Teacher resources and professional development across the curriculum

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Teaching Multicultural Literature : A Workshop for the Middle Grades
Workshop 1 Workshop 2 Workshop 3 Workshop 4 Workshop 5 Workshop 6 Workshop 7 Workshop 8
Workshop 8: Social Justice and Action - Joseph Bruchac and Francisco Jimenez
Authors and Literary Works
Video Summary
Teaching Strategies
Student Work
General Resources
Authors and Literary Works
Teaching Strategies
Additional Resources
Interactive Workbook -- Explore two poems using strategies from these workshops. Go.
Channel-Talk -- Share your views on the discussion board. Go.

Works By and About Author

Francisco Jiménez
Joseph Bruchac

Francisco Jiménez

Works by the Author
Listed below are selected works by the author.

    Jiméénez, Francisco. Breaking Through. New York: Houghton Mifflin, 2001.
    In this memoir about his teenage years, Jiménez writes about the poverty and discrimination he and his family faced when they were forced out of their California home by immigration officers.

    ---. The Christmas Gift/El Regalo de Navidad. New York: Houghton Mifflin, 2000.
    This bilingual picture book retells one of the stories from The Circuit, based on one of Jiménez's childhood memories of Christmas.

    ---. The Circuit: Stories From the Life of a Migrant Child. Albuquerque: University of New Mexico Press, 1997.

    ---. La Mariposa. New York: Houghton Mifflin, 2000.
    This illustrated children's book recounts the experiences of a Spanish-speaking boy and his struggles to make it through his first year of school.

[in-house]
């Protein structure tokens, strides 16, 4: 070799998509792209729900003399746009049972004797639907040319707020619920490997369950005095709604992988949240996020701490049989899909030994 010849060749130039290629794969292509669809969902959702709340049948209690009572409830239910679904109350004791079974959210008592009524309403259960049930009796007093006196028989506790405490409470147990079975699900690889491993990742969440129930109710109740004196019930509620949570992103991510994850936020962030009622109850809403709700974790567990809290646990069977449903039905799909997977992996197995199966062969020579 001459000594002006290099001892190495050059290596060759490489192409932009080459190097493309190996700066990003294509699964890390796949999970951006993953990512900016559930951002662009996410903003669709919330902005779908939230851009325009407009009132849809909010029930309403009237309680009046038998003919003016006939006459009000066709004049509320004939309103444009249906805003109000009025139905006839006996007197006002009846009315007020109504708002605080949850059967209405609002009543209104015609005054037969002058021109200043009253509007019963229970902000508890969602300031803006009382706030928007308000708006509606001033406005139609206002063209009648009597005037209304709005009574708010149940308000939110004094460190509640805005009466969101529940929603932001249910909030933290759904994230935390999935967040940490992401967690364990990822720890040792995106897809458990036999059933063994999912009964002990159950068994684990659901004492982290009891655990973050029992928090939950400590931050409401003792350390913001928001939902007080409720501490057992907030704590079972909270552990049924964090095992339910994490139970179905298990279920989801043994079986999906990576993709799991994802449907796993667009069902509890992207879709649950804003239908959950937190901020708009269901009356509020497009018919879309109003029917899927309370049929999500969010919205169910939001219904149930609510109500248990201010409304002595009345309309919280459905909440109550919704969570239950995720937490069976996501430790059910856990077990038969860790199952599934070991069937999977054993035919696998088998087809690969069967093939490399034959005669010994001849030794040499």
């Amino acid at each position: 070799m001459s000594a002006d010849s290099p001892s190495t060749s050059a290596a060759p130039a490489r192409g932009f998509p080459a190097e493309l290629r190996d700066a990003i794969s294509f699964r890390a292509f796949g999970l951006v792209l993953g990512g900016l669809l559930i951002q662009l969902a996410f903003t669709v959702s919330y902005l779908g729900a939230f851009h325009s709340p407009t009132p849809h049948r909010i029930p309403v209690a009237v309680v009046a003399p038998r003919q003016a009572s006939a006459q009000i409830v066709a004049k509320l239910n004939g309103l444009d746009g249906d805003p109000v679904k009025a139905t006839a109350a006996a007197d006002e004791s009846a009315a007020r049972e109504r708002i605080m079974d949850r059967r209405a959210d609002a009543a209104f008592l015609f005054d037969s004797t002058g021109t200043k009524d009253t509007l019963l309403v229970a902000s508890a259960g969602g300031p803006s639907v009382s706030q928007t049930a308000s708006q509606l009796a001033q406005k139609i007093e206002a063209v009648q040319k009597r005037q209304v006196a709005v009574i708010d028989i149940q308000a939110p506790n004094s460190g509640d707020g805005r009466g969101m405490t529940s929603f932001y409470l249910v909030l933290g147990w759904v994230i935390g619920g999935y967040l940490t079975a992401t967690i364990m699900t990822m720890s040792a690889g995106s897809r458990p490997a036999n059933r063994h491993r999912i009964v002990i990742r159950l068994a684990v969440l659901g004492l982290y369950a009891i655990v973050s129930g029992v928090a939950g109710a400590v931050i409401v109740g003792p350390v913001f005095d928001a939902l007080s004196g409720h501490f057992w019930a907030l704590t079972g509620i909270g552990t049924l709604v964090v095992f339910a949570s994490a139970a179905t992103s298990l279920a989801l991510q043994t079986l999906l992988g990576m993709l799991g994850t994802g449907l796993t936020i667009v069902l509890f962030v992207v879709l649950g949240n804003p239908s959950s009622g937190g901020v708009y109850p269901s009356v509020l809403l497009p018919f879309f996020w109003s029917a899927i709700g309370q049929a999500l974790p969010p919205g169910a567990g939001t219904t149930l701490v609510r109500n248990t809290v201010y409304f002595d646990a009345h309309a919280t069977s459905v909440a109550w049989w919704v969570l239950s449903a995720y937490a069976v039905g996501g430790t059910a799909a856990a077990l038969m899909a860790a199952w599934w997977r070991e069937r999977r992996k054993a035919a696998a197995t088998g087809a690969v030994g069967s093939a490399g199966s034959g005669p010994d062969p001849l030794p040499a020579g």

Further Readings About the Author


    Authors and Artists for Young Adults. Vol. 32, 47-52. Detroit: Thomson Gale, 1999.
    This series offers biographical and bibliographical information about Jiménez.

    Contemporary Authors New Revision Series. Vol. 90, 177-79. Detroit: Thomson Gale, 2000.
    Contemporary Authors contains biographical sketches of many authors, including Jiménez.

    Day, Frances Ann. Latina and Latino Voices in Literature. Westport, CT: Greenwood Press, 2003, 197-220.
    This compilation includes biographical information about Jiménez as well as discussions of his works.

    Meier, Matt S. Notable Latino Americans. Westport, CT: Greenwood Press, 1997, 212-15.
    This book includes an article about Jiménez and his important contributions to American society.

Web Sites

    Francisco Jiménez
    Jiménez's Web site at Santa Clara University offers a biography and bibliography, as well as study guides and reviews of his works.


    Bold, Katherine. "The Grapes of Wrath." Santa Clara Magazine (Spring 1996):28-33.
    In this article, Bold discusses Jiménez's career as a professor, and how his childhood in a migrant family affected his writing and professional goals.

    Krieger, Dan. "In Steinbeck, Migrant Teen Saw His Life Reflected." The San Luis Obispo Tribune, October 28, 2001, B4.
    This article compares the life portrayed in Breaking Through to the world Steinbeck described in his novels.

Joseph Bruchac

Works by the Author
Listed below are selected works by the author.

    Bruchac, Joseph. The Arrow Over the Door. New York: Penguin Putnam, 1998.
    Based on a true story, The Arrow Over the Door tells of an emerging conflict in 1777, and the way two boys from opposing sides choose a peaceful solution.